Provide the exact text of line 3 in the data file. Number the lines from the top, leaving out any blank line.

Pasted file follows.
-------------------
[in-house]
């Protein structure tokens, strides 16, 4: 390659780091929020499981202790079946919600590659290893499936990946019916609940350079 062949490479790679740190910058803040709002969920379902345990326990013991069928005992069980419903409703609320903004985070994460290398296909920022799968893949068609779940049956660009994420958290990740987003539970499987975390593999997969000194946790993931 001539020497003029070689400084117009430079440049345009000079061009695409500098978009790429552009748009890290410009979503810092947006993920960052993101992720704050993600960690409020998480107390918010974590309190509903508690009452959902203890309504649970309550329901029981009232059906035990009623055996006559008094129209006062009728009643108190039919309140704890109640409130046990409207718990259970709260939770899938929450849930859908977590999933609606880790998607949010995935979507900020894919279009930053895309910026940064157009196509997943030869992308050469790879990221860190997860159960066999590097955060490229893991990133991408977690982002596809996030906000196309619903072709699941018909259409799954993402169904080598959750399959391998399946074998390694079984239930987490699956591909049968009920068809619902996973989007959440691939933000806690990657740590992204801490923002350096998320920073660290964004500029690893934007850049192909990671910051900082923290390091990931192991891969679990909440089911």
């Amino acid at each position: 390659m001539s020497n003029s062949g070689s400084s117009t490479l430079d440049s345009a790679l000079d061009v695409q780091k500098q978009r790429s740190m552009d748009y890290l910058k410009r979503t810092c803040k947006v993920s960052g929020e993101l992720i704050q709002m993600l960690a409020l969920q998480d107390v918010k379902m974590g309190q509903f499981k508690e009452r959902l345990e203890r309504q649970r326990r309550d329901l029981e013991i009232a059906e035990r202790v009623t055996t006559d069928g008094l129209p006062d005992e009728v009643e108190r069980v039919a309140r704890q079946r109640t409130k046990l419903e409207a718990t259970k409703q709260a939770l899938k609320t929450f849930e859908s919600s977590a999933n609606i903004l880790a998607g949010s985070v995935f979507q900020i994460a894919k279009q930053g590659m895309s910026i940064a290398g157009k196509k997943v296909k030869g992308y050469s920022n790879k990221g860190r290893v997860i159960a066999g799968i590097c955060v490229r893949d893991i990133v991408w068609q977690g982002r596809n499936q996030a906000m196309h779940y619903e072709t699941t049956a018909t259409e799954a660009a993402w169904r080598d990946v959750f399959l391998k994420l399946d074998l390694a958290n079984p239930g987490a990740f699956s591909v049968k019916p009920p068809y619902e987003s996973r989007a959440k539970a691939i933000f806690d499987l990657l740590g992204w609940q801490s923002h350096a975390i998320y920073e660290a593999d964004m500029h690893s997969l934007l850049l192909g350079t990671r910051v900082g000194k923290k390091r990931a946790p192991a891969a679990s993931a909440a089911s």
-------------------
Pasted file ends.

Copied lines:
């Amino acid at each position: 390659m001539s020497n003029s062949g070689s400084s117009t490479l430079d440049s345009a790679l000079d061009v695409q780091k500098q978009r790429s740190m552009d748009y890290l910058k410009r979503t810092c803040k947006v993920s960052g929020e993101l992720i704050q709002m993600l960690a409020l969920q998480d107390v918010k379902m974590g309190q509903f499981k508690e009452r959902l345990e203890r309504q649970r326990r309550d329901l029981e013991i009232a059906e035990r202790v009623t055996t006559d069928g008094l129209p006062d005992e009728v009643e108190r069980v039919a309140r704890q079946r109640t409130k046990l419903e409207a718990t259970k409703q709260a939770l899938k609320t929450f849930e859908s919600s977590a999933n609606i903004l880790a998607g949010s985070v995935f979507q900020i994460a894919k279009q930053g590659m895309s910026i940064a290398g157009k196509k997943v296909k030869g992308y050469s920022n790879k990221g860190r290893v997860i159960a066999g799968i590097c955060v490229r893949d893991i990133v991408w068609q977690g982002r596809n499936q996030a906000m196309h779940y619903e072709t699941t049956a018909t259409e799954a660009a993402w169904r080598d990946v959750f399959l391998k994420l399946d074998l390694a958290n079984p239930g987490a990740f699956s591909v049968k019916p009920p068809y619902e987003s996973r989007a959440k539970a691939i933000f806690d499987l990657l740590g992204w609940q801490s923002h350096a975390i998320y920073e660290a593999d964004m500029h690893s997969l934007l850049l192909g350079t990671r910051v900082g000194k923290k390091r990931a946790p192991a891969a679990s993931a909440a089911s």